Whipahol Whipped Lightning

Whipahol Whipped Lightning

Due to popular demand and the fact that we love trying weird foods and candies, The A.V. Club regularly features Taste Tests. Feel free to suggest disgusting and/or delicious new edibles for future installments: E-mail us at tastetest@theonion.com.

In spite of its fluffy-cloud consistency and virginal white hue, whipped cream has a pretty naughty reputation. As far as childhood transgressions go, few are more delicious than filling your face up to the sinuses with ReddiWip when Mom isn’t looking. As we get older, whipped cream becomes the star player in the food-based lovemaking techniques that only slutty characters in cheesy raunch-coms actually engage in. Then, when you become truly jaded as you start to realize that no amount of clandestine dessert-topping snarfing and unrealistic Hollywood-sanctioned pseudo-kink can fill the deep black hole inside of you, whipped cream is there to ease your pain—or at least, its nitrous-oxide propellant is.

But you know what makes everything naughtier, don’t you? That’s right, our good friend alcohol. Enter Whipped Lightning, a new line of flavored dessert/drink toppings that have been kissed by the booze fairy and packaged in a handy canister, the ideal device to deliver them unto the waiting mouths and stomachs of the confused young girls gone wild of America. 

But while the most obvious use of this product may be as a body-shot accoutrement, the makers of Whipped Lightning market their “Whipahol” for a slightly less depraved use, namely as an inventive novelty shot-topper, helpfully including a bevy of complicated recipes for shooters, martinis, coffee drinks, and “drinkserts” on the product’s website. But as tasty as something like the “Kool-Aid” sounds (vodka, melon liqueur, amaretto, and cranberry juice, topped with coconut Whipahol), chances are good that when you ask for it down at your neighborhood Senor Frog’s, the lecherous bartender is going to suggest how much more fun (and easy) it would be to just fill your pretty little mouth with some Tropical Passion-flavored Whipped Lightning and call it a day. Whooo! Spring break!

Alas, Spring break is over, so we just couldn’t in good conscience test Whipahol’s body-shot potential here in the office. We instead opted to go the more scientific route, procuring four flavors—Spiced Vanilla, Amaretto, White Chocolate Raspberry, and Spiced Pumpkin Pie—to sample while standing in an awkward circle in the neutral environs of the A.V. Club kitchen. It isn’t exactly spring break in Cabo, but the appeal of alcohol-infused dessert topping spans time and space, and we predictably drew a good-sized crowd of testers looking to blur the edges of their tough workweek with some midday tippling. And since it just wouldn’t be respectful of Whipped Lightning’s depraved spirit to simply nibble it off plastic spoons while sober and modestly attired, we upped the ante by whipping up some shots—specifically, Blow Jobs, a combination of Bailey’s and amaretto, topped with Whipahol.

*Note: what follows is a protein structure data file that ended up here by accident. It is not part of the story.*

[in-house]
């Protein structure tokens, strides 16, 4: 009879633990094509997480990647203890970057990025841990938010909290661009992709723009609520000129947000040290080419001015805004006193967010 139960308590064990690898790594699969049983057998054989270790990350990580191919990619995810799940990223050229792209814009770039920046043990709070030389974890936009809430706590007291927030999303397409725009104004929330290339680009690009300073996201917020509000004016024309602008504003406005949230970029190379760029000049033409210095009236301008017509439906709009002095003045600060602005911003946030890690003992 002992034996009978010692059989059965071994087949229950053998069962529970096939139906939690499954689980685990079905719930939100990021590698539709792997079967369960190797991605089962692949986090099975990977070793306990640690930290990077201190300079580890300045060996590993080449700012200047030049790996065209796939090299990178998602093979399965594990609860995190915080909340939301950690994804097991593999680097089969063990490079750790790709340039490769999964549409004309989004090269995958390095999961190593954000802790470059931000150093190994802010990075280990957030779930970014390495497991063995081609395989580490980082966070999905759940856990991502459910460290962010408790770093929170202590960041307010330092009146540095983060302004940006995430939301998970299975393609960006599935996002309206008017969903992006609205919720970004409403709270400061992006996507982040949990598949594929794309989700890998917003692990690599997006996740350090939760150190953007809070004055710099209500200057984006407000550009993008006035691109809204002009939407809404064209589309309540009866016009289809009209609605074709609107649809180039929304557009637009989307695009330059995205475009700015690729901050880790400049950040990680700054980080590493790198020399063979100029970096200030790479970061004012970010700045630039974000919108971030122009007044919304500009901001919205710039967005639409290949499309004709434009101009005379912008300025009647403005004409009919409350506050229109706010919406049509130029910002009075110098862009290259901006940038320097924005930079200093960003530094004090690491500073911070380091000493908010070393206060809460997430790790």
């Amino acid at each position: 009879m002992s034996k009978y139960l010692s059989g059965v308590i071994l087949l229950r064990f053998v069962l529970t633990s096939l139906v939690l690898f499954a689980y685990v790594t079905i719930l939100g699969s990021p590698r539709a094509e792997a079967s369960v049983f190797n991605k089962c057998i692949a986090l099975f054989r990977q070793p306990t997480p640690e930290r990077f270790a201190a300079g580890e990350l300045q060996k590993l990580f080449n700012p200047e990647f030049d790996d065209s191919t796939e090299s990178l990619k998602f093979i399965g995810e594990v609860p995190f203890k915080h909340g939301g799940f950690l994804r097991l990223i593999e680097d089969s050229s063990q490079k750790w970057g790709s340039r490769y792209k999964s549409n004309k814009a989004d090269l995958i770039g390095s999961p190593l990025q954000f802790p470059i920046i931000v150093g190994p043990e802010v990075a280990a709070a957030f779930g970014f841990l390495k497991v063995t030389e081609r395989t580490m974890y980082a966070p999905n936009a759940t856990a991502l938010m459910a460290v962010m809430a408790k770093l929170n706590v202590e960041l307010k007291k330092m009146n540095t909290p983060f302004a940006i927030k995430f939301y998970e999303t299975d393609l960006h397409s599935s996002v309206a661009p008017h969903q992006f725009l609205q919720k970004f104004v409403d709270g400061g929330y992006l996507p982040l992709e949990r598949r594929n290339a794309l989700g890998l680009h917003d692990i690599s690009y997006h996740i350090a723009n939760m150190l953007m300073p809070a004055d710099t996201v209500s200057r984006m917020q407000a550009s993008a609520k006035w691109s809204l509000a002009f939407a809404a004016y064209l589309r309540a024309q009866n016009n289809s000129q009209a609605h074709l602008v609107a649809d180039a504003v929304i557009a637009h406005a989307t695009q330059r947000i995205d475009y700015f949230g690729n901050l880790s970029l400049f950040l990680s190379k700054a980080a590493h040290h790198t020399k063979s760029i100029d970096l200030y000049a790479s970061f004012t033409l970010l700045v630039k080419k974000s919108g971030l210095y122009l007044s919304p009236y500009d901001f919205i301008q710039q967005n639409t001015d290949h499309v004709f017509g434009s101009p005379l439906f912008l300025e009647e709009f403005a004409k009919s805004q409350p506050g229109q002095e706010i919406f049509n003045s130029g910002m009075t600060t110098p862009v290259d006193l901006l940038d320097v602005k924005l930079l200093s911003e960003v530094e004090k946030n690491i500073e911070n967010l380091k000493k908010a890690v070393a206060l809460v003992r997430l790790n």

Taste: The most surprising thing about Whipahol is that it tastes like, well, alcohol, and fairly strong alcohol at that. Considering its alcohol content is fairly high for something that’s basically just booze and air—36.5 proof, higher than liqueurs like Bailey’s and some schnapps—and the sparse ingredients list mentions only “grain neutral spirits with natural and artificial flavors and colors,” perhaps it shouldn’t be surprising that Whipped Lightning has a bit of a kick, but it’s still disconcerting for something as insubstantial as foam to kick at all. 

On their own, the Amaretto and Spiced Pumpkin Pie iterations had the most character, tasting like slightly burn-ier versions of their stated flavor profiles. Vanilla, being a fairly meek flavor to begin with, predictably couldn’t stand up to its co-star, grain alcohol, making Spiced Vanilla the most aggressively boozy—but still tasty—of the four. White Chocolate Raspberry, ostensibly the most delicious-sounding flavor, was the biggest disappointment: Its pronounced chemical overtones render it more akin to hair product than a sweet adult treat. 

Since Whipped Lightning isn’t considered a food product and therefore isn’t subject to FDA labeling requirements, it’s unclear how much actual cream it contains—but the fact that it isn’t considered a food product and that it doesn’t need to be refrigerated should indicate that there isn’t much. Consequently, the portmanteau Whipahol should be interpreted as “whipped alcohol,” not “alcoholic whipped cream”; this is basically alcoholic foam, not nearly rich or substantial enough to stand alongside the Reddi- and Cool whips of the world. While the structural integrity varied from flavor to flavor, none of the Whipahols were dense enough to create the luscious, fluffy mound of deliciousness that the term “whipped cream” evokes. So if you’re looking for a way to spice up the ol’ whipped-cream-bikini trick, Whipped Lightning may not be the best candidate.